Partnerships and communities in English drug policy: the challenge of deprivation

Article


MacGregor, S. and Thickett, A. 2011. Partnerships and communities in English drug policy: the challenge of deprivation. International Journal of Drug Policy. 22 (6), pp. 478-490. https://doi.org/10.1016/j.drugpo.2011.06.003
TypeArticle
TitlePartnerships and communities in English drug policy: the challenge of deprivation
AuthorsMacGregor, S. and Thickett, A.
Abstract

Background:
From the mid-1990s, UK governments developed partnerships to tackle drugs nationally and locally. Over time, increased resources focused on communities and localities in greatest need. This reflected growing awareness of the concentration of problems in deprived areas, with social and spatial segregation being a feature of post-industrial urban areas.
Methods:
A review of English drug policy since the 1990s, drawing on:- analysis of documents; a review of sociological studies; an illustrative case-study of one northern town; interviews with local policy players; statistical analysis of key indicators with some of these data presented using Geographical Information System (GIS) mapping.
Results:
In-depth sociological studies demonstrate interconnections between historical patterns, socio-economic change, cultural complexity, deprivation, limited opportunities and illicit drugs. At local level, there are links between concentrated multiple deprivation, poor health, acquisitive crime and problematic drug use. Partnership policies, encouraged by the provision of ring-fenced funds, have been effective in containing problems. Underlying issues of inequality are however neglected in political debates.
The article argues that post-industrial towns and cities are characterised by an increase in problems related to poverty and drugs. Both the real shape and perceptions of what is the problem change over time. In England, the profile of the problem drug user was described in a number of sociological studies conducted from the 1980s onwards. Key features were the concentration of problems in certain social groups (such as the poorly educated or unemployed) and in certain areas (inner cities or outer estates). Responding to rising public concern, national drug strategies developed and the New Labour Government after 1997 prioritised the issue of drugs, directing increased resources to drug treatment with tight control over the use of these new monies through target setting and measurement of performance. The emphasis was on the most dangerous drugs and most disadvantaged areas.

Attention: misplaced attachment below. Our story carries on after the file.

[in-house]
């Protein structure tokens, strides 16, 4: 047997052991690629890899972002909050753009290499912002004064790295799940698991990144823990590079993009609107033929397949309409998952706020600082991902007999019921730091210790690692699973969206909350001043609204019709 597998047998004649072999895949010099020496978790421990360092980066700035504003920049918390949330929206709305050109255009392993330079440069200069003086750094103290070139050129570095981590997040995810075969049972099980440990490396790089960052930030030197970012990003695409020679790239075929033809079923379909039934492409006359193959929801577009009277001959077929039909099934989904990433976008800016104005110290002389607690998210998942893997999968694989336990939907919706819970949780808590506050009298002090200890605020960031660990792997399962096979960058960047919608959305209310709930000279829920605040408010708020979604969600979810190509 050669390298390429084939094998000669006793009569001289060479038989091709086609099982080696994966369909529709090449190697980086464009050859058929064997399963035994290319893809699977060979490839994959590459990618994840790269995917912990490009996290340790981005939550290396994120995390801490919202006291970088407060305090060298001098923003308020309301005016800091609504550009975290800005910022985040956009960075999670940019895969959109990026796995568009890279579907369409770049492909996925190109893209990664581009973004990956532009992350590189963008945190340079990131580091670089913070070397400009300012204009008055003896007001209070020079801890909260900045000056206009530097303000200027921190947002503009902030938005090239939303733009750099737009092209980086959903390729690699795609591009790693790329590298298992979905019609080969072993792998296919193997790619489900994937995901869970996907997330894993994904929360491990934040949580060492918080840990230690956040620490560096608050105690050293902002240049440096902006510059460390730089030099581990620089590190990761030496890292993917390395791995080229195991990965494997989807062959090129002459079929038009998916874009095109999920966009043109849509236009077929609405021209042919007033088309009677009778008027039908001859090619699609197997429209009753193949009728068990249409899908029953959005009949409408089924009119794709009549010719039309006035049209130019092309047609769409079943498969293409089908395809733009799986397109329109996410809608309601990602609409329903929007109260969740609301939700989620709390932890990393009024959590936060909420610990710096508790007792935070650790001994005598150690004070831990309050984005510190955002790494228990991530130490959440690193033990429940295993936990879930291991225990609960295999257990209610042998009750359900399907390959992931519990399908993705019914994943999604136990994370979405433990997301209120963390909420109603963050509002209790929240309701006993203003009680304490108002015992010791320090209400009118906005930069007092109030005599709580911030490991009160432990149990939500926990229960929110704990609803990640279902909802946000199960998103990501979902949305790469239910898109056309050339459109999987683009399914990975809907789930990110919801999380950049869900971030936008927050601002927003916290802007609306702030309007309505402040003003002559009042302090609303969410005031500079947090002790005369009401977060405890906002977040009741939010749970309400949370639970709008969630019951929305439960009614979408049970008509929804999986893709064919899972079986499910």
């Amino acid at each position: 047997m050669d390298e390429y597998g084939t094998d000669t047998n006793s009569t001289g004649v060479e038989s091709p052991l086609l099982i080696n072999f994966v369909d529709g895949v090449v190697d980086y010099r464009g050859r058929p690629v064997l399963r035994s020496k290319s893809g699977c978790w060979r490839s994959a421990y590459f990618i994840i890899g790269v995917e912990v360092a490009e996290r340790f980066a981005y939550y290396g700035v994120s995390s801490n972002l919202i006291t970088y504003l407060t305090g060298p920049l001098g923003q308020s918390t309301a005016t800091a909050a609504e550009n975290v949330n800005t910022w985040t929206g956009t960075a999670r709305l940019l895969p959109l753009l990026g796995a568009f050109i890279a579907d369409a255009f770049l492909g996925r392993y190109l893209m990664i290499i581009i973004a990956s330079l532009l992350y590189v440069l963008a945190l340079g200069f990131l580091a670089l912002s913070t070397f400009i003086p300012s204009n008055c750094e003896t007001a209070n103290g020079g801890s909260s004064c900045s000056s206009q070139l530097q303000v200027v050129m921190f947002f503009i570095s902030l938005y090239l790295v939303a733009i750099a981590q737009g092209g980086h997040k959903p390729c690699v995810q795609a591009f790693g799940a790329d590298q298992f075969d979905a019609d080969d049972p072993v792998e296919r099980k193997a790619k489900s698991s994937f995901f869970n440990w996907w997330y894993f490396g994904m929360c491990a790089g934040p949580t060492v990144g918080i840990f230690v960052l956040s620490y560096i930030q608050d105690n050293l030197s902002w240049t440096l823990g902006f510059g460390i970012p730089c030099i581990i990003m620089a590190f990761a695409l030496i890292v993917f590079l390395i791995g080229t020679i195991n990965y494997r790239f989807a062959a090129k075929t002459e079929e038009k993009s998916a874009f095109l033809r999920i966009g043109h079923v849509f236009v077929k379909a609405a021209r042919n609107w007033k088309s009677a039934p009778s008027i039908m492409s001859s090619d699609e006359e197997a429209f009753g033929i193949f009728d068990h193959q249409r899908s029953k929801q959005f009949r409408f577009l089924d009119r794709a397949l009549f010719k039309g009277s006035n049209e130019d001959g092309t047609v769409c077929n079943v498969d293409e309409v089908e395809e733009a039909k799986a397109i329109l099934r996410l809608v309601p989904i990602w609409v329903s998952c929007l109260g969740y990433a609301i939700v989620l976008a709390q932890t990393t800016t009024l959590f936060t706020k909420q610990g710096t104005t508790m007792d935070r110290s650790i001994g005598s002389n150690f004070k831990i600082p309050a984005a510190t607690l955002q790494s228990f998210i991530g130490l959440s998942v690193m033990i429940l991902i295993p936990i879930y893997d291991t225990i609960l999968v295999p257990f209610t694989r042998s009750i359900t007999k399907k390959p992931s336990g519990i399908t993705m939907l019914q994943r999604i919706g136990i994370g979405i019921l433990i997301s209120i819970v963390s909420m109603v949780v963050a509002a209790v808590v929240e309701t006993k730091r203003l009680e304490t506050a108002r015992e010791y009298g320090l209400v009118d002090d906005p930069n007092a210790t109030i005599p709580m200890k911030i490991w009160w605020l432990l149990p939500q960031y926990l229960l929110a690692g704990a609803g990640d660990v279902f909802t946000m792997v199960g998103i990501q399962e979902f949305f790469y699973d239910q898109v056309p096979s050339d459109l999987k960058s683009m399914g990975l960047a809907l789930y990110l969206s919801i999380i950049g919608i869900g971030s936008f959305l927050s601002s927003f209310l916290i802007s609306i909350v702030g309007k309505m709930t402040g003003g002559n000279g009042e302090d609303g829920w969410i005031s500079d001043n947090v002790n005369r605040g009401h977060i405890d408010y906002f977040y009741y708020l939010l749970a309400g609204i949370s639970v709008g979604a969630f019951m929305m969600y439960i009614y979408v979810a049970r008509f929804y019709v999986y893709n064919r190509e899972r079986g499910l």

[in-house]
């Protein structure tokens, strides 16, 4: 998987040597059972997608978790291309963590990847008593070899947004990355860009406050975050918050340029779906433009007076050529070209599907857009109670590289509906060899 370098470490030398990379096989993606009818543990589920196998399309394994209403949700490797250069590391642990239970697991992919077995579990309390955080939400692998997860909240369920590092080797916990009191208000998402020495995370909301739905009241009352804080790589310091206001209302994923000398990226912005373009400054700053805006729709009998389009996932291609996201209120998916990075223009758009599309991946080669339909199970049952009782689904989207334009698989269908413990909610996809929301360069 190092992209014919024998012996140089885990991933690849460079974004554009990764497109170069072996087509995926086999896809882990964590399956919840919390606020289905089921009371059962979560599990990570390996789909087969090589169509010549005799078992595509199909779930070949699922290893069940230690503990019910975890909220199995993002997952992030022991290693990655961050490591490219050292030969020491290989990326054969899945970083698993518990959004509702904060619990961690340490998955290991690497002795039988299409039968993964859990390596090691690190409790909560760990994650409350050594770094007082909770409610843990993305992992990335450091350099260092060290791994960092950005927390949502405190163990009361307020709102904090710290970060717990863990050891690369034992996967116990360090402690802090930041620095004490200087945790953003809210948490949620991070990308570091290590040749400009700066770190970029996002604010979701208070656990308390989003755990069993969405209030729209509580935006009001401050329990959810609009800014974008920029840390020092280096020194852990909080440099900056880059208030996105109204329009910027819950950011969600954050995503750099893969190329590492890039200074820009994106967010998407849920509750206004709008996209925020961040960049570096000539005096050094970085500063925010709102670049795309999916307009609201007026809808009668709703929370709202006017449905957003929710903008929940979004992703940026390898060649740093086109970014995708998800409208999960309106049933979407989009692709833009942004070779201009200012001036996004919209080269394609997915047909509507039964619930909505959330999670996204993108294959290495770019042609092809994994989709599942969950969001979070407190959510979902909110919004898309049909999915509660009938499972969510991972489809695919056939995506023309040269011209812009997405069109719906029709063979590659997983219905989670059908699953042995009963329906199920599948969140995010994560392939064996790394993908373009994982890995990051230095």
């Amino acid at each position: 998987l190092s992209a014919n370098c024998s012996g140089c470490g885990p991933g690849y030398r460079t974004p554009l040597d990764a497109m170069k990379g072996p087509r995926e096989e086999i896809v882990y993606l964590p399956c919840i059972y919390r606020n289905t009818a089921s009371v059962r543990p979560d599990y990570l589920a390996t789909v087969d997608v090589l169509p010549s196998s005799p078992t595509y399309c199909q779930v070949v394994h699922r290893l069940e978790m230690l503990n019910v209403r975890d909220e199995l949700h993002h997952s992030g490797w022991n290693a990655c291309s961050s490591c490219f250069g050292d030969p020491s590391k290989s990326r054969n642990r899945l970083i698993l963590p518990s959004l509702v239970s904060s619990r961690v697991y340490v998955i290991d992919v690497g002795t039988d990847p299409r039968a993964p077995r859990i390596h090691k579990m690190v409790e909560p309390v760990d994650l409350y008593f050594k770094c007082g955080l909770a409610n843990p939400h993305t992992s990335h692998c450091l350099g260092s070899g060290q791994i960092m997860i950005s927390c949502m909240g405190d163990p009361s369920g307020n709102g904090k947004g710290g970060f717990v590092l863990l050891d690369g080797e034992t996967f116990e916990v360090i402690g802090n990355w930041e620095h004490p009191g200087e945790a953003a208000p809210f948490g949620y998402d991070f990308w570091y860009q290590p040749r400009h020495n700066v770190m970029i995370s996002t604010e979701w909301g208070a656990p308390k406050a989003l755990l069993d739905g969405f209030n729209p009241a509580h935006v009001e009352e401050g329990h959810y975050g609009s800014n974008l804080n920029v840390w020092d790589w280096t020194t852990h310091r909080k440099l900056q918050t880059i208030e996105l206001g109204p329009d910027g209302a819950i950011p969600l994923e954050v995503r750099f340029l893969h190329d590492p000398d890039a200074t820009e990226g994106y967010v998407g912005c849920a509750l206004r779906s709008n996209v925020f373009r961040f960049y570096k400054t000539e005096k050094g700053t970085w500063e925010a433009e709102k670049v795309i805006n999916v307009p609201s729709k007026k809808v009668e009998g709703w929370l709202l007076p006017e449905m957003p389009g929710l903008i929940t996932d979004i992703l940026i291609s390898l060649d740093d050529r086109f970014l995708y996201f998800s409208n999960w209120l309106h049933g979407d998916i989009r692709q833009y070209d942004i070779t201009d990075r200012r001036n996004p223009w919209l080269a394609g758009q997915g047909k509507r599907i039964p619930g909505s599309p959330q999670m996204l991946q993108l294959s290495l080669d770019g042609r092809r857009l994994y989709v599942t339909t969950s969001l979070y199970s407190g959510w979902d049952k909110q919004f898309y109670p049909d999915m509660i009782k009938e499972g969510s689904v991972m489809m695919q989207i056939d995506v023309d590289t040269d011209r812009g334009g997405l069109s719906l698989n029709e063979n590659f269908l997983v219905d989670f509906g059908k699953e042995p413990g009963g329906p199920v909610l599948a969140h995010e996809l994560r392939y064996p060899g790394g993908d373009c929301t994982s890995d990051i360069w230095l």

Conclusion:
There is local variation in the pattern of problems and in implementation of national policies. In UK after 1997, New Labour policy aimed to promote a fair and cost-effective distribution of resources and improved availability and quality of treatment services and local policing. Tensions appeared between the drive to meet national targets and local perceptions of need. Ideas of localism, promoting market solutions and flexibility in provision, are now gaining ground in English social policy with the arrival of a Coalition (Conservative/Liberal Democrat) Government. These, together with an emphasis on abstinence and recovery, raise questions about the future adequacy of (a) attention to marginalised problems and stigmatised groups and (b) the distribution of resources in a context of severe fiscal restraint.

KeywordsDrugs policy; Multiple deprivation; Spatial segregation; Urban partnerships
PublisherScience Direct
JournalInternational Journal of Drug Policy
ISSN0955-3959
Publication dates
Print2011
Publication process dates
Deposited21 Oct 2013
Output statusPublished
Digital Object Identifier (DOI)https://doi.org/10.1016/j.drugpo.2011.06.003
LanguageEnglish
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